839 Athen. 13. 596f–597a (iii 315s. Kaibel)
ἀλλὰ μικροῦ, ἔφη, ἄνδρες φίλοι, ἐξελαθόμην ὑμῖν εἰπεῖν τήν τε Ἀντιμάχου Λύδην (test. 8 West), προσέτι δὲ καὶ τὴν ὁμώνυμον ταύτης ἑταίραν Λύδην ἣν ἠγάπα Λαμύνθιος ὁ Μιλήσιος· ἑκάτερος γὰρ τούτων τῶν ποιητῶν, ὥς φησι Κλέαρχος ἐν τοῖς Ἐρωτικοῖς (fr. 34 Wehrli), τῆς (del. Wilamowitz) βαρβάρου Λύδης εἰς ἐπιθυμίαν καταστὰς ἐποίησεν ὁ μὲν ἐν ἐλεγείοις, ὁ δ᾿ ἐν μέλει τὸ καλούμενον ποίημα Λύδην.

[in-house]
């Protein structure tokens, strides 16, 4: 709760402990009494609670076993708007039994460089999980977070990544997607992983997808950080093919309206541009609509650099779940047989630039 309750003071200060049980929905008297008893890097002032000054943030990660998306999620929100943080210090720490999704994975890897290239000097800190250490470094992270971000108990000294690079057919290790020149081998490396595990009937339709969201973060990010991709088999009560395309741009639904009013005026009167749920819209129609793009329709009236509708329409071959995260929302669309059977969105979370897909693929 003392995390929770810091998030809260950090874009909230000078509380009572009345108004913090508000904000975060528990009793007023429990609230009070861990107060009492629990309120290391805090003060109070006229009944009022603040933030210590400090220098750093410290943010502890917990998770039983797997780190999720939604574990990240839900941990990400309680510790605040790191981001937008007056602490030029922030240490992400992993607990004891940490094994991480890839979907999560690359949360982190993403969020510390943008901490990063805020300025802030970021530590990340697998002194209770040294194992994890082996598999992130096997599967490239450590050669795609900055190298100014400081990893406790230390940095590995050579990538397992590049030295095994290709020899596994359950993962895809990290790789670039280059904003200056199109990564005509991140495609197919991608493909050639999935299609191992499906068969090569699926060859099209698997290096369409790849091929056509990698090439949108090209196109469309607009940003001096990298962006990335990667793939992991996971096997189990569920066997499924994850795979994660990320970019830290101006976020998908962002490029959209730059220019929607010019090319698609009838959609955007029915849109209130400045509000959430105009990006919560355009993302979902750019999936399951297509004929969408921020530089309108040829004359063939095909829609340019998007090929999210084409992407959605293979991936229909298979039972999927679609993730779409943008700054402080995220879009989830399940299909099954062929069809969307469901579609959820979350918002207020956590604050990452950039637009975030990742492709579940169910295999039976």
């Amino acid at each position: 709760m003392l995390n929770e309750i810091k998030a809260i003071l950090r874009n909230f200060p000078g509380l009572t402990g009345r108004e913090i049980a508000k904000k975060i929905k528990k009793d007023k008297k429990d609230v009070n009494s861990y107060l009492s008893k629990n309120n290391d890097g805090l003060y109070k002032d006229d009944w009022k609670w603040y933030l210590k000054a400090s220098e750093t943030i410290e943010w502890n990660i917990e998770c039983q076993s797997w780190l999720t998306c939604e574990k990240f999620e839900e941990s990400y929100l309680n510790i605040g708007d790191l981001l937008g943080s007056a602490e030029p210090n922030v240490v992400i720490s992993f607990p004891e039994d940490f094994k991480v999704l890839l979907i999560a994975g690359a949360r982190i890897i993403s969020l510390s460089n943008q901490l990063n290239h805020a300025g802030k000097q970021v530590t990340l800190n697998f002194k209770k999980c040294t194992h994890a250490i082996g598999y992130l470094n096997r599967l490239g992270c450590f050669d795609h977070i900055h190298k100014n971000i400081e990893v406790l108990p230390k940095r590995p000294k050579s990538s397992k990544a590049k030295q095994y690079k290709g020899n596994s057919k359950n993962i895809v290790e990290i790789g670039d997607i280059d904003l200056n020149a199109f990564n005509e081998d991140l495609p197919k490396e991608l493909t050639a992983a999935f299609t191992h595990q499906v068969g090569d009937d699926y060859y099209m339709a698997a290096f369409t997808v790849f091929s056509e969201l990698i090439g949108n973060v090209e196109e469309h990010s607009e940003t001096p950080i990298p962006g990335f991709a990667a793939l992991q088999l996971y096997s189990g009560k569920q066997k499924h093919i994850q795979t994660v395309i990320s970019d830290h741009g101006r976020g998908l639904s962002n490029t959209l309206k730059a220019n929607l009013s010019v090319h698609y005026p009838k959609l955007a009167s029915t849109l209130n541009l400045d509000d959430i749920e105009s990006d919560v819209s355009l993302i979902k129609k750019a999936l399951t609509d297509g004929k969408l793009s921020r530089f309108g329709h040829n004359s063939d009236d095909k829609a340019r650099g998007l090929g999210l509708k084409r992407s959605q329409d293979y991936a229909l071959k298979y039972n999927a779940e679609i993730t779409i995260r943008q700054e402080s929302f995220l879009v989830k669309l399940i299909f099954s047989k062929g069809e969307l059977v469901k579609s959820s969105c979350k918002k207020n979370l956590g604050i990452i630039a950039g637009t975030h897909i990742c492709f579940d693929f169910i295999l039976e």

839 Athenaeus, Scholars at Dinner (on famous courtesans)
‘But, my friends,’ he said, ‘I nearly forgot to tell you of the Lyde of Antimachus,1 and also of her namesake, the courtesan who was loved by Lamynthius of Miletus. Each of these poets, according to Clearchus2 in his Erotica, fell in love with a foreign girl, Lyde, and composed his poem called Lyde, the former in elegiac couplets, the latter in lyric verse.’